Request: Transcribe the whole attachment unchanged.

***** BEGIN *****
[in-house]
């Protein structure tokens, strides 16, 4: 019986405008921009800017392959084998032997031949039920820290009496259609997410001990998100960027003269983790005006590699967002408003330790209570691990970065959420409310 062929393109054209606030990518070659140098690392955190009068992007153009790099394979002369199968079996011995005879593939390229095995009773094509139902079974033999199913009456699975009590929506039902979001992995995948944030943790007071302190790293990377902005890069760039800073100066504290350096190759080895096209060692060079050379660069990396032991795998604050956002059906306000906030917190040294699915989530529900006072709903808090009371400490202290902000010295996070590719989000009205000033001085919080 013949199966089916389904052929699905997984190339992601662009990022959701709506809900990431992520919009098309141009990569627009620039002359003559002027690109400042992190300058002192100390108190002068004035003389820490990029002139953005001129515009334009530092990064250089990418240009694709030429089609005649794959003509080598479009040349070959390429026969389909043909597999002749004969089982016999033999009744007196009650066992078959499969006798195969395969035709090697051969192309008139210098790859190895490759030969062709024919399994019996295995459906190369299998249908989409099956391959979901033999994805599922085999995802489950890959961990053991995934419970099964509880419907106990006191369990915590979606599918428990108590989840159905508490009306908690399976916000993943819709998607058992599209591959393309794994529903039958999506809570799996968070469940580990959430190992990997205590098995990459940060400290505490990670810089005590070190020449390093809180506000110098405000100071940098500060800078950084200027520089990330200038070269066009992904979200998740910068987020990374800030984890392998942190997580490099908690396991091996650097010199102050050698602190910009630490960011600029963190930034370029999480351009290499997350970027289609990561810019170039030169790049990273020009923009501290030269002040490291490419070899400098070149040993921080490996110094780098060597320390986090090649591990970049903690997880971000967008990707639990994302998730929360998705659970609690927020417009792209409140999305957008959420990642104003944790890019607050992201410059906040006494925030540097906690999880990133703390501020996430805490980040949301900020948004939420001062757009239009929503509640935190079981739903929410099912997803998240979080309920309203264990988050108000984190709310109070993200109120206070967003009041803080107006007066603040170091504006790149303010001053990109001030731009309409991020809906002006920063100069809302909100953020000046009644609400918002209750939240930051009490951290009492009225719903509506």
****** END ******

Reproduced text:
[in-house]
């Protein structure tokens, strides 16, 4: 019986405008921009800017392959084998032997031949039920820290009496259609997410001990998100960027003269983790005006590699967002408003330790209570691990970065959420409310 062929393109054209606030990518070659140098690392955190009068992007153009790099394979002369199968079996011995005879593939390229095995009773094509139902079974033999199913009456699975009590929506039902979001992995995948944030943790007071302190790293990377902005890069760039800073100066504290350096190759080895096209060692060079050379660069990396032991795998604050956002059906306000906030917190040294699915989530529900006072709903808090009371400490202290902000010295996070590719989000009205000033001085919080 013949199966089916389904052929699905997984190339992601662009990022959701709506809900990431992520919009098309141009990569627009620039002359003559002027690109400042992190300058002192100390108190002068004035003389820490990029002139953005001129515009334009530092990064250089990418240009694709030429089609005649794959003509080598479009040349070959390429026969389909043909597999002749004969089982016999033999009744007196009650066992078959499969006798195969395969035709090697051969192309008139210098790859190895490759030969062709024919399994019996295995459906190369299998249908989409099956391959979901033999994805599922085999995802489950890959961990053991995934419970099964509880419907106990006191369990915590979606599918428990108590989840159905508490009306908690399976916000993943819709998607058992599209591959393309794994529903039958999506809570799996968070469940580990959430190992990997205590098995990459940060400290505490990670810089005590070190020449390093809180506000110098405000100071940098500060800078950084200027520089990330200038070269066009992904979200998740910068987020990374800030984890392998942190997580490099908690396991091996650097010199102050050698602190910009630490960011600029963190930034370029999480351009290499997350970027289609990561810019170039030169790049990273020009923009501290030269002040490291490419070899400098070149040993921080490996110094780098060597320390986090090649591990970049903690997880971000967008990707639990994302998730929360998705659970609690927020417009792209409140999305957008959420990642104003944790890019607050992201410059906040006494925030540097906690999880990133703390501020996430805490980040949301900020948004939420001062757009239009929503509640935190079981739903929410099912997803998240979080309920309203264990988050108000984190709310109070993200109120206070967003009041803080107006007066603040170091504006790149303010001053990109001030731009309409991020809906002006920063100069809302909100953020000046009644609400918002209750939240930051009490951290009492009225719903509506």